and component D is water.

This abovementioned specific combination of components surprisingly solves a whole series of problems due to prior art textile pretreatment formulations. Such compositions according to the invention are very useful for the pretreatment of textile sheet materials even in cases where a plurality of the pretreatment steps mentioned at the beginning are integrated in a combined process. If they are to be used for hydrogen peroxide bleaching processes as well, however, it is advisable for the compositions to additionally include a component E of the kind more particularly described hereinbelow. The compositions of the invention have advantages especially when they are used for batchwise pretreatment processes, for example in jet machines. They are particularly useful for this on account of their low tendency to foam. They impart to the textiles a high post-pretreatment hydrophilicity, and this manifests itself in an excellent rewettability. The primary wettability of the textiles, ie. the first wettability by the pretreatment liquor at the start of the pretreatment, is likewise very good.

The advantages mentioned are obtained on complying with the specifications set forth in claim 1 and above for the components of the compositions according to the invention.

Component A is either a sulfonate of the formula (I)

R1R1R2CCR1R2(CR1R2)nR1  (I)

Here, n is from 0 to 8; in a preferred embodiment, n is from 1 to 3. Any R1 radical is independently of the others hydrogen, a linear or branched alkyl radical of 1 to 4 carbon atoms or a phenyl radical which is either unsubstituted or substituted by a sulfonate radical of the formula SO3 M. Any R2 radical is independently of the others an R1 radical of the abovementioned kind or a sulfonate radical of the formula SO3 M. When component A is a compound of the formula (I), however, it shall contain at least one sulfonate radical SO3 M, ie. either at least one of all the R2 radicals present shall be SO3 M or at least one of all the R1 radicals present shall be a phenyl radical which bears an SO3 M radical as substituent. In a component A containing one or more phenyl radicals substituted by SO3 M, the SO3 M groups may each be disposed on the aromatic ring in any position. In the SO3 M radicals, M is in each case a sodium, potassium or ammonium ion. Component A may accordingly be a purely aliphatic or an aliphatic-aromatic hydrocarbon in which one or more CH moieties are replaced by SO3 M moieties. In a preferred embodiment of compositions according to the invention, component A is a sulfonate of the abovementioned formula (I) where at least one of all the R2 radicals present is SO3 M. In this case, it can be of advantage for none of the R1 radicals present to contain a sulfonate group. In compositions according to the invention that are particularly useful for the pretreatment of textiles, component A is a sulfonate of the formula (IV)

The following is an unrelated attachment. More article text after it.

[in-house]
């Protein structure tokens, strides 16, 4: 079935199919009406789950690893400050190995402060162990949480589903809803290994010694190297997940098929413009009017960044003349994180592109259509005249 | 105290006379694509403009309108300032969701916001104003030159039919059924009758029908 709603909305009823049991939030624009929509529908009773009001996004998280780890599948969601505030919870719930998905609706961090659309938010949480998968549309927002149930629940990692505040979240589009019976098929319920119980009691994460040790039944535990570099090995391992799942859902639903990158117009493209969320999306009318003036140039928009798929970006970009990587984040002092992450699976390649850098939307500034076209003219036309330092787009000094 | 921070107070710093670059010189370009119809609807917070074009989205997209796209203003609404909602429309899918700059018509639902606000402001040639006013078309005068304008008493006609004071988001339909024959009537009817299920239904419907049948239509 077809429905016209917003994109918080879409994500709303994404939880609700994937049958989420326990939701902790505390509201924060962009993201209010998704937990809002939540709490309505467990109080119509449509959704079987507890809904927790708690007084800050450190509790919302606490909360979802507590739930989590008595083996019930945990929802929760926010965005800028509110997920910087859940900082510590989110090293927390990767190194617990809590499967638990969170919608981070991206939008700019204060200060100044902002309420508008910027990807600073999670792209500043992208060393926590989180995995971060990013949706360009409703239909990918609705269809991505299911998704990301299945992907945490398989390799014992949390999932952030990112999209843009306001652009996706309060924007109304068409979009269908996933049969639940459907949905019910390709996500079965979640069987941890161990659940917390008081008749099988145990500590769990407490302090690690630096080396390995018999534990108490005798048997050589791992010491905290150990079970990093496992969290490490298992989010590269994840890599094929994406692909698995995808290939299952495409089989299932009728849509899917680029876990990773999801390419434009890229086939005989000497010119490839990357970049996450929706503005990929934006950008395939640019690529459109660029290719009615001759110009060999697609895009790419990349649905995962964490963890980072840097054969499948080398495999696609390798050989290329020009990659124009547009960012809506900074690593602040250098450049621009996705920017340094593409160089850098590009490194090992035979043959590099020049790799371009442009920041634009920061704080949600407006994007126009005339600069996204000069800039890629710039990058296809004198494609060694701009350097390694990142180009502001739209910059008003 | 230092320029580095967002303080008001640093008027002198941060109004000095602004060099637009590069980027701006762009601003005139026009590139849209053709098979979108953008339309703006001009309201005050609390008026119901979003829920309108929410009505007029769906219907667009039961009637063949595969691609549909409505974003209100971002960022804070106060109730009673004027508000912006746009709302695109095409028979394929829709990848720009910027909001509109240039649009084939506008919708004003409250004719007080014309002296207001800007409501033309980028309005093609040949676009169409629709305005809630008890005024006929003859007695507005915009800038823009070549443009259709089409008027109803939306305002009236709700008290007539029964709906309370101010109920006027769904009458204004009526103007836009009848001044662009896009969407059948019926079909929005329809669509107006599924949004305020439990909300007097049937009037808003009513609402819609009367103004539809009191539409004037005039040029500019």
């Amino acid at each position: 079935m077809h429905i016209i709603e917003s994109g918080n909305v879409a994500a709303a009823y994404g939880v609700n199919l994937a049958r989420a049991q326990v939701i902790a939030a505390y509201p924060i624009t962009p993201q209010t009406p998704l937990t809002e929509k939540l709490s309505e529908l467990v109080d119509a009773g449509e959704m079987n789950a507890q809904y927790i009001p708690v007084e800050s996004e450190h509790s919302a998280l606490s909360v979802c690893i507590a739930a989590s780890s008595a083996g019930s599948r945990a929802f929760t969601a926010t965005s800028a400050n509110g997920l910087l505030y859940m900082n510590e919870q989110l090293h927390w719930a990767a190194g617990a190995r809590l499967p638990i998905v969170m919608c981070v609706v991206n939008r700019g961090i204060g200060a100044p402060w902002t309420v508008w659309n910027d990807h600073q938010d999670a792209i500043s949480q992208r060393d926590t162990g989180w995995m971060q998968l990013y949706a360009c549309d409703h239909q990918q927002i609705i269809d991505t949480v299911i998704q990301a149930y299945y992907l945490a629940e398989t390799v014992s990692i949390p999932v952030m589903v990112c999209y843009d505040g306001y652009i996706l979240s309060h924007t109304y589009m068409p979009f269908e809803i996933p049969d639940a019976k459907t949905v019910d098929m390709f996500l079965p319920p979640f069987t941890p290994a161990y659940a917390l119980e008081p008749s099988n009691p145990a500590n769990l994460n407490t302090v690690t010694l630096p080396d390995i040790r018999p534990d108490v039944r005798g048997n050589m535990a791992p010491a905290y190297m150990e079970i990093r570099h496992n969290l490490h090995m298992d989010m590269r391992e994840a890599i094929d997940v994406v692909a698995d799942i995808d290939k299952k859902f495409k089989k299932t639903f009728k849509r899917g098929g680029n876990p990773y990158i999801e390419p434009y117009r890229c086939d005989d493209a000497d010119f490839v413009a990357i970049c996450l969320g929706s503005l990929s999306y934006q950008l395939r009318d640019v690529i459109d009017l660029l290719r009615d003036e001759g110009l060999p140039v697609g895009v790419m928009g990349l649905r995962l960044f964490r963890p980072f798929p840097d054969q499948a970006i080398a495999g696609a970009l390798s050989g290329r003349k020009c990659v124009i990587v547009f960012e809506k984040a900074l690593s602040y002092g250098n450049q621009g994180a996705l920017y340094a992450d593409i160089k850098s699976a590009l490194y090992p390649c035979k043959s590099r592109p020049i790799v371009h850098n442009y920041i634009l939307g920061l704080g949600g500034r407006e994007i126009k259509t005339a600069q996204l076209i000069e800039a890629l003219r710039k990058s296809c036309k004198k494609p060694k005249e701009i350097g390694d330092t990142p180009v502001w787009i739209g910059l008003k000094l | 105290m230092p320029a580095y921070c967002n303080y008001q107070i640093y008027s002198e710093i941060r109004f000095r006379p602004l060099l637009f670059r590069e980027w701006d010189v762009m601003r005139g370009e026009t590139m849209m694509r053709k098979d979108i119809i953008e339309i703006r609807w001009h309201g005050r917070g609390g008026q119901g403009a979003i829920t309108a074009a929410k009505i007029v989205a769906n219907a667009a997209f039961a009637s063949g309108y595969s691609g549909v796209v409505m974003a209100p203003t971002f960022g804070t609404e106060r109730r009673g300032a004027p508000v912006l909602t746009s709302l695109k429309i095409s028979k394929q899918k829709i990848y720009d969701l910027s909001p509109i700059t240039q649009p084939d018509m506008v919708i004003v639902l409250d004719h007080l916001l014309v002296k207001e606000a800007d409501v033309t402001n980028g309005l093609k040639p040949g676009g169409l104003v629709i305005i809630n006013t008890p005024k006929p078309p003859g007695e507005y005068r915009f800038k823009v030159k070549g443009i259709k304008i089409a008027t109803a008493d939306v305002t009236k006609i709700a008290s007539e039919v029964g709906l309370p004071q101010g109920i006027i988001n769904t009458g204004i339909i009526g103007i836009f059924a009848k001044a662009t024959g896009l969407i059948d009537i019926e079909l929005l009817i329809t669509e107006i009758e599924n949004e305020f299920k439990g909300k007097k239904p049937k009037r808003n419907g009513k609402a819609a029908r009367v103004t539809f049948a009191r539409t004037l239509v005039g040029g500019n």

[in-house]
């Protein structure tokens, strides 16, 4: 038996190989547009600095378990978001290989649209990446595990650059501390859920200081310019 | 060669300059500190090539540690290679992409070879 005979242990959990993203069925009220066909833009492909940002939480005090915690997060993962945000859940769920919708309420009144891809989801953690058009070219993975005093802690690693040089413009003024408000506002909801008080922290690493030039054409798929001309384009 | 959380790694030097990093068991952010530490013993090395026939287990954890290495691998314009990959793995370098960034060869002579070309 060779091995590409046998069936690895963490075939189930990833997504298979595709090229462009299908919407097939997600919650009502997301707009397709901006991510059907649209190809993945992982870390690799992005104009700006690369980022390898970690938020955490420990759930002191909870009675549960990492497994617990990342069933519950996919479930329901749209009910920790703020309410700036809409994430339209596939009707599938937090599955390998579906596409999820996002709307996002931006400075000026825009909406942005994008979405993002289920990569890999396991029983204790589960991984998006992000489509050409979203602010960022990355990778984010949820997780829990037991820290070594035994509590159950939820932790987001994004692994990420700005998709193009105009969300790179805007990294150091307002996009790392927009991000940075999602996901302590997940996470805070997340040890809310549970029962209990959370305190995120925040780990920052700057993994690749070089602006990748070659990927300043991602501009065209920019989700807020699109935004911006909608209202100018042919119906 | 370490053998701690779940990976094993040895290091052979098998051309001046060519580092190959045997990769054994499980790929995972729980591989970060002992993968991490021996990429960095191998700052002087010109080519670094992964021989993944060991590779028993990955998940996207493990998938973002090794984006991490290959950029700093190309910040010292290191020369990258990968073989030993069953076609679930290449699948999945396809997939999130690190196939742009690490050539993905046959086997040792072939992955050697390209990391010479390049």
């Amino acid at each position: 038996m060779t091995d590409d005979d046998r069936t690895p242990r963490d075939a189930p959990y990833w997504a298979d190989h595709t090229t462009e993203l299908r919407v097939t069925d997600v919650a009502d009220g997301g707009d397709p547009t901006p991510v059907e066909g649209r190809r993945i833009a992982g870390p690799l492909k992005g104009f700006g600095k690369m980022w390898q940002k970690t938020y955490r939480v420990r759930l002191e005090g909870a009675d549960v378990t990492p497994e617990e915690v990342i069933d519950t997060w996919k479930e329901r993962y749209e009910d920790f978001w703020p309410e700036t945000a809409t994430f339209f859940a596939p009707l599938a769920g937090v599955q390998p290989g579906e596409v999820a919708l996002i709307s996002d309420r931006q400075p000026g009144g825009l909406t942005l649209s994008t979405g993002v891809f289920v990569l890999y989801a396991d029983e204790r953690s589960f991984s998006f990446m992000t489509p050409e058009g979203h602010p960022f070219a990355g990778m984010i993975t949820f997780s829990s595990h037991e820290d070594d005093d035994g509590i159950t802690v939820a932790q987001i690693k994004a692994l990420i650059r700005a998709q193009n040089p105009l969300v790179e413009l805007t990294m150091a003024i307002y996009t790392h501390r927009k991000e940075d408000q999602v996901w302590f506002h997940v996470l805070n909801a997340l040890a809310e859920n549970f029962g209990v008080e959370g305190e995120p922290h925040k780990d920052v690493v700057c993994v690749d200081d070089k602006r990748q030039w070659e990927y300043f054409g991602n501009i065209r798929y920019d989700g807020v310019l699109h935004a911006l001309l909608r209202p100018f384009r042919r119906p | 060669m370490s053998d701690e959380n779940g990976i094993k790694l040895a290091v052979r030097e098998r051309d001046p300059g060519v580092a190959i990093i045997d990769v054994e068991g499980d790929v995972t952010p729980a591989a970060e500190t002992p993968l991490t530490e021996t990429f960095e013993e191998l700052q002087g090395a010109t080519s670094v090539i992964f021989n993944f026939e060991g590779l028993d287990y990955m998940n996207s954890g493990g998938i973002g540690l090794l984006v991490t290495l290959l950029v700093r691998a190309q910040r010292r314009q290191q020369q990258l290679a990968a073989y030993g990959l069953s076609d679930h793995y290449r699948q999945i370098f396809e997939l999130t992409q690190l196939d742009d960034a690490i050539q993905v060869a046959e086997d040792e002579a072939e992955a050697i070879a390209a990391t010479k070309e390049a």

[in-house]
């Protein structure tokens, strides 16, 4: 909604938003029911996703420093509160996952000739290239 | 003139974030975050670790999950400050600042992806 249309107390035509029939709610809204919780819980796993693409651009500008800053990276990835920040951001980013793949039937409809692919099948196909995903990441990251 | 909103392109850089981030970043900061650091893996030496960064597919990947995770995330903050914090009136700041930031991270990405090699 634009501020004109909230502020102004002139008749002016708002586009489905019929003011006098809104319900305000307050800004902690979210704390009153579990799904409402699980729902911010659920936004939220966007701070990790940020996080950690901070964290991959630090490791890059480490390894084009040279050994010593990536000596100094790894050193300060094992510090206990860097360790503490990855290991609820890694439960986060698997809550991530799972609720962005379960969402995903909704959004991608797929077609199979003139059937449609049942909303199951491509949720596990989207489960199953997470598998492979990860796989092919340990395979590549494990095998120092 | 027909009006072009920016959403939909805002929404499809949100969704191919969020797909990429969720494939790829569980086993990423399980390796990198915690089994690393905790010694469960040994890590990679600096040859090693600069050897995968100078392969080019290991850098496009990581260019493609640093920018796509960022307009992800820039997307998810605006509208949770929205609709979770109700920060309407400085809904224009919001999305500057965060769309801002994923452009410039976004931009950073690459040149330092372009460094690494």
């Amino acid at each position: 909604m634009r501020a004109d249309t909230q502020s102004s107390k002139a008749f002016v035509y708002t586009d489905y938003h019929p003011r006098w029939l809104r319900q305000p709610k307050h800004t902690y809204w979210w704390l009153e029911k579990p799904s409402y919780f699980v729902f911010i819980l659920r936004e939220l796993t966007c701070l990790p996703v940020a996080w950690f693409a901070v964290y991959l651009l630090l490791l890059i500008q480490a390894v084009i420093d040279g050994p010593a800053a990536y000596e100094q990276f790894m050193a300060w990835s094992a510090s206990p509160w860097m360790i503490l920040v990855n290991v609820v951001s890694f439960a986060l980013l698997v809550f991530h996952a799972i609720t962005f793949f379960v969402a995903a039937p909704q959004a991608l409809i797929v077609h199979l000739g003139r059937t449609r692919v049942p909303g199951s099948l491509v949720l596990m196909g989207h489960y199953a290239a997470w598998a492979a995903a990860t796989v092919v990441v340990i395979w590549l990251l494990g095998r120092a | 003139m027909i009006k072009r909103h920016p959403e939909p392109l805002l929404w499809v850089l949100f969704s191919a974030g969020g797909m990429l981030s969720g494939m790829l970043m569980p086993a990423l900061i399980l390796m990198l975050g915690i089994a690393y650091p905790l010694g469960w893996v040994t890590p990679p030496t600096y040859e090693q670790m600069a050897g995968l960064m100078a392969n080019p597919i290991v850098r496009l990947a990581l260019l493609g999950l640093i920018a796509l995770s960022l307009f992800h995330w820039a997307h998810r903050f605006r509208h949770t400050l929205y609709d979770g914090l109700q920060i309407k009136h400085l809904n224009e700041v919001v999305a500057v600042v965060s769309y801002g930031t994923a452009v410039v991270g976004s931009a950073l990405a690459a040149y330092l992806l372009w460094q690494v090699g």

R6R7CHCR6R7(CR6R7)wH  (IV)

where w is from 1 to 3, one of the R6 radicals is an unsubstituted phenyl radical and all the other R6 radicals are hydrogen, and one of the R7 radicals is SO3 M and all the other R7 radicals are hydrogen. The only phenyl radical present and the only sulfonate radical present may here take the place of any of the R6 and R7 radicals of the formula (IV). Sodium cumenesulfonate and potassium cumenesulfonate are particularly useful as component A in compositions according to the invention.

Instead of a sulfonate of the formula (I), component A in compositions according to the invention may also be polyhydric aliphatic alcohol having 2 to 12, preferably 4 to 10, carbon atoms and a linear or branched carbon chain. It will be appreciated that compositions according to the invention may also include mixtures of sulfonates of the formula (I) and of such polyhydric alcohols. When component A is not a sulfonate but a polyhydric alcohol, a preferred embodiment of compositions according to the invention comprises component A being a dihydric or trihydric aliphatic alcohol having a linear or branched alkyl chain of 4 to 8 carbon atoms. A particularly useful component A is 1,5-pentanediol in which one of the carbon atoms 2 to 4 bears a methyl group as substituent.